Ethiopians rally in rare protest
By Barry Malone | April 16, 2009


Almaz Gebreegziabher, mother to the leader of Ethiopia's Unity for Democracy and Justice party (UDJ), Birtukan Mideksa participates in a demonstration in the capital Addis Ababa, April 16, 2009. REUTERS/Irada Humbatova
Supporters of Ethiopia's Unity for Democracy and Justice party (UDJ) hold portraits of Birtukan Mideksa and placards during a demonstration in the capital Addis Ababa, April 16, 2009. REUTERS/Irada Humbatova
A UDJ supporter chants slogans for release of Birtukan and other political prisoners REUTERS/Irada Humbatova
A supporter of Ethiopia's Unity for Democracy and Justice party (UDJ) holds a portrait of Birtukan Mideksa during a demonstration in the capital Addis Ababa, April 16, 2009 REUTERS/Irada Humbatova
A UDJ supporter chants slogans for release of Birtukan and other political prisoners REUTERS/Irada Humbatova
The shadow of a supporter of Ethiopia's Unity for Democracy and Justice party (UDJ) is seen through an Ethiopian flag during a demonstration in the capital Addis Ababa, April 16, 2009. REUTERS/Irada Humbatova
ADDIS ABABA (Reuters) - Ethiopians marched on Thursday to demand the release of a jailed opposition leader in the first political protests since a disputed 2005 election ended in street violence that killed 199 people.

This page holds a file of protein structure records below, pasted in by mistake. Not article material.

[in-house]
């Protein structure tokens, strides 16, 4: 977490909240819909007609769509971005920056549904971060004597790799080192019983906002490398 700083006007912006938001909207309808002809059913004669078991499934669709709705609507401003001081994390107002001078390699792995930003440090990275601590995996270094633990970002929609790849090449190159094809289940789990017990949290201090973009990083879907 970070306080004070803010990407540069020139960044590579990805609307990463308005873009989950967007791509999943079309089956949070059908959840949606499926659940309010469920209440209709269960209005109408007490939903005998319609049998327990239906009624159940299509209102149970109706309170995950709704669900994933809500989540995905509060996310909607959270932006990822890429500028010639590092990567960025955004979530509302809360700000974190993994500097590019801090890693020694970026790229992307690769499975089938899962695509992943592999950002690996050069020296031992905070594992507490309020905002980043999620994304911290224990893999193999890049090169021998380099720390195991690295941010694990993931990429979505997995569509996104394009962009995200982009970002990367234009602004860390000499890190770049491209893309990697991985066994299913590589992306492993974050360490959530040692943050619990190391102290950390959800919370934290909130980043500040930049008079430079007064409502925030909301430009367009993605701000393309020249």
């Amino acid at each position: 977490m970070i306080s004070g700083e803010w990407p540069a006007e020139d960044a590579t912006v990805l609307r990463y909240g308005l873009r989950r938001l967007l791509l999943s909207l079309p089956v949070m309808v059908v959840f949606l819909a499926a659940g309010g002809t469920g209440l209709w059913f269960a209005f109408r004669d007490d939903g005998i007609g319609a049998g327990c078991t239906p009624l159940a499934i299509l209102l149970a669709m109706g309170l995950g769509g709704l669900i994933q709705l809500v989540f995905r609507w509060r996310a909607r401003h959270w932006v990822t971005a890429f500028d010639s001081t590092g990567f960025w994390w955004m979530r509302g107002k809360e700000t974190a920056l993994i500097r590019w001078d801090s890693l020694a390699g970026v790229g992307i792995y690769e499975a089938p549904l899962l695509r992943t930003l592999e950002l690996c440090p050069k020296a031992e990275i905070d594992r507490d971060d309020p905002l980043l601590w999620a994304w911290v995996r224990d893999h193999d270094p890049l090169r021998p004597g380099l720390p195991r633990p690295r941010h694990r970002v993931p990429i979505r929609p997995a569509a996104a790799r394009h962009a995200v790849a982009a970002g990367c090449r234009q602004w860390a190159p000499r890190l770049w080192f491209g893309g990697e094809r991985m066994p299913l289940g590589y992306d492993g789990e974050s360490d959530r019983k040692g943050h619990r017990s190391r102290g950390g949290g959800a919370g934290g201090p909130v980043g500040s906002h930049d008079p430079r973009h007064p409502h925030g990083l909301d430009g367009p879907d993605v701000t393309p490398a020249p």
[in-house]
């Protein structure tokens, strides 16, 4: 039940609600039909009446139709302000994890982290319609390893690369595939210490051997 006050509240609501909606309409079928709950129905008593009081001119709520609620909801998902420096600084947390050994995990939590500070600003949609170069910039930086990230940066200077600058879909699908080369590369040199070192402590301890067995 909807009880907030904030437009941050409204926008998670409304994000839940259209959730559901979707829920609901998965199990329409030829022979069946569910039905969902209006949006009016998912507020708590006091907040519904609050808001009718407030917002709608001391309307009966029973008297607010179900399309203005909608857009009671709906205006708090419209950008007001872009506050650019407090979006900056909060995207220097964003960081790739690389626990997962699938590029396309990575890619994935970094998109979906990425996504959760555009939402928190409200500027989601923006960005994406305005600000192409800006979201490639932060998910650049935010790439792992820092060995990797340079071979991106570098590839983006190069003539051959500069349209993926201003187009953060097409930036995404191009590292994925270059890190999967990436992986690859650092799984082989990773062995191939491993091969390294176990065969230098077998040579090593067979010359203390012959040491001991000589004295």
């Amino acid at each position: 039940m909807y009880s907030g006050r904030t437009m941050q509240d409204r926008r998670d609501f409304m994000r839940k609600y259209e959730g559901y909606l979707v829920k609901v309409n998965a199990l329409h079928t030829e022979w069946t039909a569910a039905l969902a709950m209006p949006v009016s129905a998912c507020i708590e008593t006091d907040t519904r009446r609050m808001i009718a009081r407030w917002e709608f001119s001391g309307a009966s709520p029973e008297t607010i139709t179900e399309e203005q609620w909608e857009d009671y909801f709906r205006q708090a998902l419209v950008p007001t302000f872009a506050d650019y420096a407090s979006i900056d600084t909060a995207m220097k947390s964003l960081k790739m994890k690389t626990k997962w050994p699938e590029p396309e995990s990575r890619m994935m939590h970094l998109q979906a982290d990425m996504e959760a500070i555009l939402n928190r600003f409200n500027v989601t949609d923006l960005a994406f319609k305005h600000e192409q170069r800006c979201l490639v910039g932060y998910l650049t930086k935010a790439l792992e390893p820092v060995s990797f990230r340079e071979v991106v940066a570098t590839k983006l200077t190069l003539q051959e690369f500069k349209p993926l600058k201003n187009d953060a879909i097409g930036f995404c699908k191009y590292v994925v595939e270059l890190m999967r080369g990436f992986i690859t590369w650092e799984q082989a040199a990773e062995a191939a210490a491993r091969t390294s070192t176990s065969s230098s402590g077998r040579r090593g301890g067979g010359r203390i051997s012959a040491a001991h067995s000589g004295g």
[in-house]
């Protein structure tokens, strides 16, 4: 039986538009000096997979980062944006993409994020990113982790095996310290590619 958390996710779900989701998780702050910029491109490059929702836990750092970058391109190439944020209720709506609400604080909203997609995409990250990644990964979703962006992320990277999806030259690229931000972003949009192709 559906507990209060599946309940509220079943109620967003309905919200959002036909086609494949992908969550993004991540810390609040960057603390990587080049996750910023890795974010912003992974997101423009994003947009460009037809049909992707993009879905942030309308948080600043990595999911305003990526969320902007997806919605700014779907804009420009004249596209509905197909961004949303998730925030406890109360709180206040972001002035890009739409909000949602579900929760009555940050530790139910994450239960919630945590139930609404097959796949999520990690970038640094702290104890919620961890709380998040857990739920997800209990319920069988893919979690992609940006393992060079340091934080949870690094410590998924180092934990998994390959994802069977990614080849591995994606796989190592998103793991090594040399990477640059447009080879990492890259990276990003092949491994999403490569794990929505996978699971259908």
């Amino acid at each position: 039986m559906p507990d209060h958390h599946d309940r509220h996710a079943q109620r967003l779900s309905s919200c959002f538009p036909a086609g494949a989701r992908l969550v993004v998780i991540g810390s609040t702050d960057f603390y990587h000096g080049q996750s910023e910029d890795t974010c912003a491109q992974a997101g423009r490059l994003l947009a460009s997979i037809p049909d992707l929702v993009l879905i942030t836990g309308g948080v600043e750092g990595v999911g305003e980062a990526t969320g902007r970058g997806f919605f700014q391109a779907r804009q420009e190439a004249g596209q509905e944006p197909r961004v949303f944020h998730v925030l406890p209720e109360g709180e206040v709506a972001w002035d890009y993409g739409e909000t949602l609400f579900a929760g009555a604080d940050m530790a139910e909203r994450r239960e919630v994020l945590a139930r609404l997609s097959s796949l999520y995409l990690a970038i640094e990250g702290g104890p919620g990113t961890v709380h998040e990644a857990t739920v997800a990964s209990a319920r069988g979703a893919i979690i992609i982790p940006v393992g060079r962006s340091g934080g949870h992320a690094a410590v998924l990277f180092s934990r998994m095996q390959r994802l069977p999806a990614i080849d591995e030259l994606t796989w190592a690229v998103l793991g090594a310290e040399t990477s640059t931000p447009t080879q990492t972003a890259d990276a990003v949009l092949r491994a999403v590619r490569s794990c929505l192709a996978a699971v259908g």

Birtukan Mideksa, the 34-year-old leader of the Unity for Democracy and Justice party (UDJ), was first jailed with other opposition leaders after the 2005 poll.

She was pardoned in 2007 but then re-arrested in 2008.

The former judge has been in solitary confinement since December and went on hunger strike for 13 days in January.

"We are marching today to tell the government that the imprisonment of our leader is illegal," said Debebe Eshetu, a senior UDJ official who was also jailed in 2005.

"She has been put in jail to weaken our party and to warn politicians who are outside the same thing may happen to us."

Birtukan is seen by regional analysts as the country's foremost opposition politician and critics of the government say she has been jailed because of the threat she could pose at 2010's parliamentary elections.

Experts expect Prime Minister Meles Zenawi's government to win that poll since the opposition was weakened by the imprisonment of many its top figures in 2005.

Ethiopian opposition parties routinely accuse the government of harassment and say their candidates were intimidated when Ethiopians went to the polls last April for local elections.

The Meles government denies it.

Former Ethiopian President, Negaso Gidada, who is now an independent member of parliament, took part in Thursday's march.

He told Reuters there was no democracy in Ethiopia.

"I am convinced that our democratic rights and human rights are being abused," he said as the demonstrators marched on the prime minister's office and the palace of President Girma Woldegiorgis.

Guards barred them from entering the palace, but they were allowed to deliver a protest letter.

The demonstrators were given a letter in return that said Birtukan had broken the law and so could not be released.

The protest, which was approved by the authorities, was limited to 250 participants who all had to wear a government-issued identity badge.